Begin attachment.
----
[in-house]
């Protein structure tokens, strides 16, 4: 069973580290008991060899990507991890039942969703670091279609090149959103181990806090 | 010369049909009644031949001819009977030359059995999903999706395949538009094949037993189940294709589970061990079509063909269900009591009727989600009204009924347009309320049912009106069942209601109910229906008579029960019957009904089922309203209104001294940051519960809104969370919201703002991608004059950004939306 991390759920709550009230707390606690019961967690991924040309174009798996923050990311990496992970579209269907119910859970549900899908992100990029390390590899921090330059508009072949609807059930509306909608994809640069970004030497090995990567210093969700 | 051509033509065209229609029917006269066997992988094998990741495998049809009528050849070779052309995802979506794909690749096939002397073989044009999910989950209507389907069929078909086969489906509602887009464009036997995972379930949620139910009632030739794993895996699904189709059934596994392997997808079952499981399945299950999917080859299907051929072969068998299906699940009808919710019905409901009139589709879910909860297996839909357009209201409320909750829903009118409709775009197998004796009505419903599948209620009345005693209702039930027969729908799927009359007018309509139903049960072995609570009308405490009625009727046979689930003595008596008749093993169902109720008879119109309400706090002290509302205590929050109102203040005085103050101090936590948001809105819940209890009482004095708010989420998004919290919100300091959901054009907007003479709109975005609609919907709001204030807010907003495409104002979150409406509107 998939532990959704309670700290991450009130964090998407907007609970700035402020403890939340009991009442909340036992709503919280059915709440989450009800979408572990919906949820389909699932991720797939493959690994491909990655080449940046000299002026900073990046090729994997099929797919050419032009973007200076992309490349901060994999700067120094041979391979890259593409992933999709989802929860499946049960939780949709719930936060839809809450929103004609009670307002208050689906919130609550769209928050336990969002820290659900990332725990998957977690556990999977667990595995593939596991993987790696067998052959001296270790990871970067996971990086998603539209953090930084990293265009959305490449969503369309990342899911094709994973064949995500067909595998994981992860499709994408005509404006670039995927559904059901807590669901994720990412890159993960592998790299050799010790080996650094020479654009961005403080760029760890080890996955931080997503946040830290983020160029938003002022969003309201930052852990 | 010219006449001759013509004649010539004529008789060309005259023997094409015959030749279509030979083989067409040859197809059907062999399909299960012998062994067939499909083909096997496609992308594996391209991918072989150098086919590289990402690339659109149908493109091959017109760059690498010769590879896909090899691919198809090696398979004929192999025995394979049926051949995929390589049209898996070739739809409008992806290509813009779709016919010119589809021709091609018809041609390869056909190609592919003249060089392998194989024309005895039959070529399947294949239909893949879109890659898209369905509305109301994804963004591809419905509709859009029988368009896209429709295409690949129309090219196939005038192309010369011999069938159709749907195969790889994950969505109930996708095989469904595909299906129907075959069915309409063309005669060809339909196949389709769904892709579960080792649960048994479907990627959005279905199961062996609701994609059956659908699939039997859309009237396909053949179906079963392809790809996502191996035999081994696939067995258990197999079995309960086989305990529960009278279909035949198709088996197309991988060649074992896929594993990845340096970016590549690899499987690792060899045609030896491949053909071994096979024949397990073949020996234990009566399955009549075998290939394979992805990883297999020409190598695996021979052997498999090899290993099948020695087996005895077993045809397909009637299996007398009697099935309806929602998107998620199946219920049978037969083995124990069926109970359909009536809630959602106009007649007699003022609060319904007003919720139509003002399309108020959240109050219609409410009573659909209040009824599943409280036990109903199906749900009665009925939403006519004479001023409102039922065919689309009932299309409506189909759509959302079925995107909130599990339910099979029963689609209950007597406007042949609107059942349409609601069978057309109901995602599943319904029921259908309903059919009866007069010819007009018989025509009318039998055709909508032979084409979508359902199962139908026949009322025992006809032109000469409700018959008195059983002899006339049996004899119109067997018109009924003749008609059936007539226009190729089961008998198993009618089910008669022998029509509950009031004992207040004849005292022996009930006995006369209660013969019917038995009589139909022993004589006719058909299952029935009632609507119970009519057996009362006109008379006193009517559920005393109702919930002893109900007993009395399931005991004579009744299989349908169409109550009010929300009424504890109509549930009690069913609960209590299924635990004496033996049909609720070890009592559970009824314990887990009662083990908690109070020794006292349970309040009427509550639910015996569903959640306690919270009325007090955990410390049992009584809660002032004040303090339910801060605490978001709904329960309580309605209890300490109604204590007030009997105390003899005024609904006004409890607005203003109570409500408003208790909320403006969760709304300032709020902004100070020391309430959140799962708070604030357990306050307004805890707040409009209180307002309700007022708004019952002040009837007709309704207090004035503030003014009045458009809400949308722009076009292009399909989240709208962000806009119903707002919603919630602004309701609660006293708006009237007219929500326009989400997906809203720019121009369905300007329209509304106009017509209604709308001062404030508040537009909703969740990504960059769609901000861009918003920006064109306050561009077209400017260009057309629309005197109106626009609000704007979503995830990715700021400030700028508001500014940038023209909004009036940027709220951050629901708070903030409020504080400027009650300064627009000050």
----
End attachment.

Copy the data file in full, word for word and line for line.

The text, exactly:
[in-house]
């Protein structure tokens, strides 16, 4: 069973580290008991060899990507991890039942969703670091279609090149959103181990806090 | 010369049909009644031949001819009977030359059995999903999706395949538009094949037993189940294709589970061990079509063909269900009591009727989600009204009924347009309320049912009106069942209601109910229906008579029960019957009904089922309203209104001294940051519960809104969370919201703002991608004059950004939306 991390759920709550009230707390606690019961967690991924040309174009798996923050990311990496992970579209269907119910859970549900899908992100990029390390590899921090330059508009072949609807059930509306909608994809640069970004030497090995990567210093969700 | 051509033509065209229609029917006269066997992988094998990741495998049809009528050849070779052309995802979506794909690749096939002397073989044009999910989950209507389907069929078909086969489906509602887009464009036997995972379930949620139910009632030739794993895996699904189709059934596994392997997808079952499981399945299950999917080859299907051929072969068998299906699940009808919710019905409901009139589709879910909860297996839909357009209201409320909750829903009118409709775009197998004796009505419903599948209620009345005693209702039930027969729908799927009359007018309509139903049960072995609570009308405490009625009727046979689930003595008596008749093993169902109720008879119109309400706090002290509302205590929050109102203040005085103050101090936590948001809105819940209890009482004095708010989420998004919290919100300091959901054009907007003479709109975005609609919907709001204030807010907003495409104002979150409406509107 998939532990959704309670700290991450009130964090998407907007609970700035402020403890939340009991009442909340036992709503919280059915709440989450009800979408572990919906949820389909699932991720797939493959690994491909990655080449940046000299002026900073990046090729994997099929797919050419032009973007200076992309490349901060994999700067120094041979391979890259593409992933999709989802929860499946049960939780949709719930936060839809809450929103004609009670307002208050689906919130609550769209928050336990969002820290659900990332725990998957977690556990999977667990595995593939596991993987790696067998052959001296270790990871970067996971990086998603539209953090930084990293265009959305490449969503369309990342899911094709994973064949995500067909595998994981992860499709994408005509404006670039995927559904059901807590669901994720990412890159993960592998790299050799010790080996650094020479654009961005403080760029760890080890996955931080997503946040830290983020160029938003002022969003309201930052852990 | 010219006449001759013509004649010539004529008789060309005259023997094409015959030749279509030979083989067409040859197809059907062999399909299960012998062994067939499909083909096997496609992308594996391209991918072989150098086919590289990402690339659109149908493109091959017109760059690498010769590879896909090899691919198809090696398979004929192999025995394979049926051949995929390589049209898996070739739809409008992806290509813009779709016919010119589809021709091609018809041609390869056909190609592919003249060089392998194989024309005895039959070529399947294949239909893949879109890659898209369905509305109301994804963004591809419905509709859009029988368009896209429709295409690949129309090219196939005038192309010369011999069938159709749907195969790889994950969505109930996708095989469904595909299906129907075959069915309409063309005669060809339909196949389709769904892709579960080792649960048994479907990627959005279905199961062996609701994609059956659908699939039997859309009237396909053949179906079963392809790809996502191996035999081994696939067995258990197999079995309960086989305990529960009278279909035949198709088996197309991988060649074992896929594993990845340096970016590549690899499987690792060899045609030896491949053909071994096979024949397990073949020996234990009566399955009549075998290939394979992805990883297999020409190598695996021979052997498999090899290993099948020695087996005895077993045809397909009637299996007398009697099935309806929602998107998620199946219920049978037969083995124990069926109970359909009536809630959602106009007649007699003022609060319904007003919720139509003002399309108020959240109050219609409410009573659909209040009824599943409280036990109903199906749900009665009925939403006519004479001023409102039922065919689309009932299309409506189909759509959302079925995107909130599990339910099979029963689609209950007597406007042949609107059942349409609601069978057309109901995602599943319904029921259908309903059919009866007069010819007009018989025509009318039998055709909508032979084409979508359902199962139908026949009322025992006809032109000469409700018959008195059983002899006339049996004899119109067997018109009924003749008609059936007539226009190729089961008998198993009618089910008669022998029509509950009031004992207040004849005292022996009930006995006369209660013969019917038995009589139909022993004589006719058909299952029935009632609507119970009519057996009362006109008379006193009517559920005393109702919930002893109900007993009395399931005991004579009744299989349908169409109550009010929300009424504890109509549930009690069913609960209590299924635990004496033996049909609720070890009592559970009824314990887990009662083990908690109070020794006292349970309040009427509550639910015996569903959640306690919270009325007090955990410390049992009584809660002032004040303090339910801060605490978001709904329960309580309605209890300490109604204590007030009997105390003899005024609904006004409890607005203003109570409500408003208790909320403006969760709304300032709020902004100070020391309430959140799962708070604030357990306050307004805890707040409009209180307002309700007022708004019952002040009837007709309704207090004035503030003014009045458009809400949308722009076009292009399909989240709208962000806009119903707002919603919630602004309701609660006293708006009237007219929500326009989400997906809203720019121009369905300007329209509304106009017509209604709308001062404030508040537009909703969740990504960059769609901000861009918003920006064109306050561009077209400017260009057309629309005197109106626009609000704007979503995830990715700021400030700028508001500014940038023209909004009036940027709220951050629901708070903030409020504080400027009650300064627009000050």